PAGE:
Архив метки: Sarah Rotman Epps

Report: Wearable Computing Will Soon Intensify The Platform Wars


Google made quite a splash with its Project Glass video earlier this month. While Google’s vision of wearable computing still looks a bit like science fiction today, a new report by Forrester analyst Sarah Rotman Epps argues that “in three years, wearables will matter to every product strategist” and that smart developers should start experimenting with applications for wearables on the “big five” platforms (Apple, Google, Microsoft, Amazon and Facebook) today.

In Rotman Epps’ vision of wearable computing in the near future, one of these major platforms will have to back the concept for it to go mainstream.

Specifically, she notes that Apple, with its “polished marketing, channel, and brand,” could use its vast developer ecosystem to incubate many of these projects by giving even it’s more low-end products (like the iPod nano) support for more sensors, WiFi and Bluetooth.

Google, says Rotman Epps, could become a major player due to the open nature of its Android platform. Android, after all, is already being uses by basic wearable devices like the Sony SmartWatch and the Wimm One. She also warns, though, that Google’s “diffuse attention and lack of channel” will make it hard for the company to actually turn those ideas into products.

Microsoft, with its operating systems optimized for mobile and its Kinect sensor, as well as Amazon with its vast product catalog and Facebook with its rich social data could also play a major role in making wearable computing mainstream.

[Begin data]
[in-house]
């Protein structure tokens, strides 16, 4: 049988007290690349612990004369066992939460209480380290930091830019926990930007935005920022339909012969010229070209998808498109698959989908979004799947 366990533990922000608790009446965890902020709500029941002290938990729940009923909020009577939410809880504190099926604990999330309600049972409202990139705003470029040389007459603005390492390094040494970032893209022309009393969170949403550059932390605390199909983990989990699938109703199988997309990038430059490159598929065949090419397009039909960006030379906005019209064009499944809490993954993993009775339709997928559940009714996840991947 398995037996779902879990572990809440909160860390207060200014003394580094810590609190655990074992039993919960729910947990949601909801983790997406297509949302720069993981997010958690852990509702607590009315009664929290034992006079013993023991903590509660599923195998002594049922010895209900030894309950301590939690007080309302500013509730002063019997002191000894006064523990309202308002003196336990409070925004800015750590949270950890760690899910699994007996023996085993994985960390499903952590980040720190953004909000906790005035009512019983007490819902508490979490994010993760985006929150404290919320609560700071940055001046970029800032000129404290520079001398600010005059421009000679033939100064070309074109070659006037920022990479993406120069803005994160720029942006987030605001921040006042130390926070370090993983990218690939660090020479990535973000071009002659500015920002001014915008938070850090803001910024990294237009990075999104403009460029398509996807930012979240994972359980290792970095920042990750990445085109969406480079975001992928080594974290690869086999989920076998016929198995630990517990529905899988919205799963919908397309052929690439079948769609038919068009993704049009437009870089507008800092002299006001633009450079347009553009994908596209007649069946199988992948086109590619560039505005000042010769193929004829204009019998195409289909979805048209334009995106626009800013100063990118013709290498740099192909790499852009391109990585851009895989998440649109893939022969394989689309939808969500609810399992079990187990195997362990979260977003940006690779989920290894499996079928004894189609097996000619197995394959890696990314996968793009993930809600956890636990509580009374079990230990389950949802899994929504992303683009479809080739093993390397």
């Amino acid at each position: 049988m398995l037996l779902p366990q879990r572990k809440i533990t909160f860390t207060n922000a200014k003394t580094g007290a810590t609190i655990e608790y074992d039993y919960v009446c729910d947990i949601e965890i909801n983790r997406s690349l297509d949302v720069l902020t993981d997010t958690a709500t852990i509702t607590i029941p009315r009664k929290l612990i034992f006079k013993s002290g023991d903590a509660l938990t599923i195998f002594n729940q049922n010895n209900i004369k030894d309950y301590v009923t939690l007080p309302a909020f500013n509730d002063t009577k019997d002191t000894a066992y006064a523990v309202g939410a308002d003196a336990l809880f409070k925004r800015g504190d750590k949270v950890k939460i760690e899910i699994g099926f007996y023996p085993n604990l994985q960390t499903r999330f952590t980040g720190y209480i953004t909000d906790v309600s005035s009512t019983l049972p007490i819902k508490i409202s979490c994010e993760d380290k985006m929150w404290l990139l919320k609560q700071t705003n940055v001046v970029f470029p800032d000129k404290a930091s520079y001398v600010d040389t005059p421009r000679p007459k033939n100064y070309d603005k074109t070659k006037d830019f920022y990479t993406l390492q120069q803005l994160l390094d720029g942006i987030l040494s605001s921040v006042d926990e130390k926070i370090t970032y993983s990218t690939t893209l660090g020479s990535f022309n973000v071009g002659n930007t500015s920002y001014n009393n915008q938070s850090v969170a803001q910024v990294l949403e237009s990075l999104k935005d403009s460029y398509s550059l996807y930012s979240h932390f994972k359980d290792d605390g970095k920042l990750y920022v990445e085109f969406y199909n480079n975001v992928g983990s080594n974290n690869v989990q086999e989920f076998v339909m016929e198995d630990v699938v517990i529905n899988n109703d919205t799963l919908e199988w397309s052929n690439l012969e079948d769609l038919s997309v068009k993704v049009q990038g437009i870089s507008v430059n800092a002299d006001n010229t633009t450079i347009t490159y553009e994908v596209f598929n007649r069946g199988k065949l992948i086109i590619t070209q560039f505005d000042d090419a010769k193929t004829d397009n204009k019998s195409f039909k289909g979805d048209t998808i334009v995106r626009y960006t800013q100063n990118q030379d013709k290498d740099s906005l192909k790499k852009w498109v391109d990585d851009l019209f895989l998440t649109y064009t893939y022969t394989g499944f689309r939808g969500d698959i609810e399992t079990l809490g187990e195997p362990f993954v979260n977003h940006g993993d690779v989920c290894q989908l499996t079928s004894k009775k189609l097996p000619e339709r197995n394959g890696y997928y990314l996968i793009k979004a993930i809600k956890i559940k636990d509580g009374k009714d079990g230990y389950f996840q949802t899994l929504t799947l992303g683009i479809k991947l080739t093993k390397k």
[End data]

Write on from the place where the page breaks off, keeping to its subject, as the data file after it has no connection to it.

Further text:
Indeed, Forrester’s analysts think wearables will follow a similar path to that of the smartphone market: In the first phase, Apple will create an early app and accessory ecosystem for wearable computing. Google’s open platform, however, will give developers more freedom and broader wearable experimentation. Microsoft, thanks to its recent shift toward open web standards, will then be able to offer something akin to an “anti-platform” platform for a future operating system for wearables that could be even more flexible than Apple’s and Google’s offerings.

In Forrester’s view, then, smart developers and product strategists should start to cultivate partnerships with apparel companies like Nike and Adidas now and those companies should also start to reach out to the developer community and the big five platforms.

Report: Wearable Computing Will Soon Intensify The Platform Wars

Forrester: No Android Tablet Has More Than 5% Share vs iPad. How Does Amazon’s Kindle Fire Compare?


On the eve of what may well be the launch of a brand new iPad from Apple comes some new analysis from Forrester Research on the current competitive landscape in tablets — or lack thereof, as the case seems to be.

In short: despite the rush of tablets that have come out in the past year, many built on Google’s Android OS, Apple has managed to continue to run away with the competition, and how has 73 percent of the tablet market. No Android tablet maker, it notes, has more than a five percent share against it.

There is a caveat to Forrester’s research, however.

Forrester carried out its market research last September, before Amazon had started to sell its Kindle Fire tablet, and before Barnes & Noble had released its own tablet to compete against that. These devices have proven to be forces in the market, and are already having an impact on sales of another device in the food chain, e-readers. (More on that below.)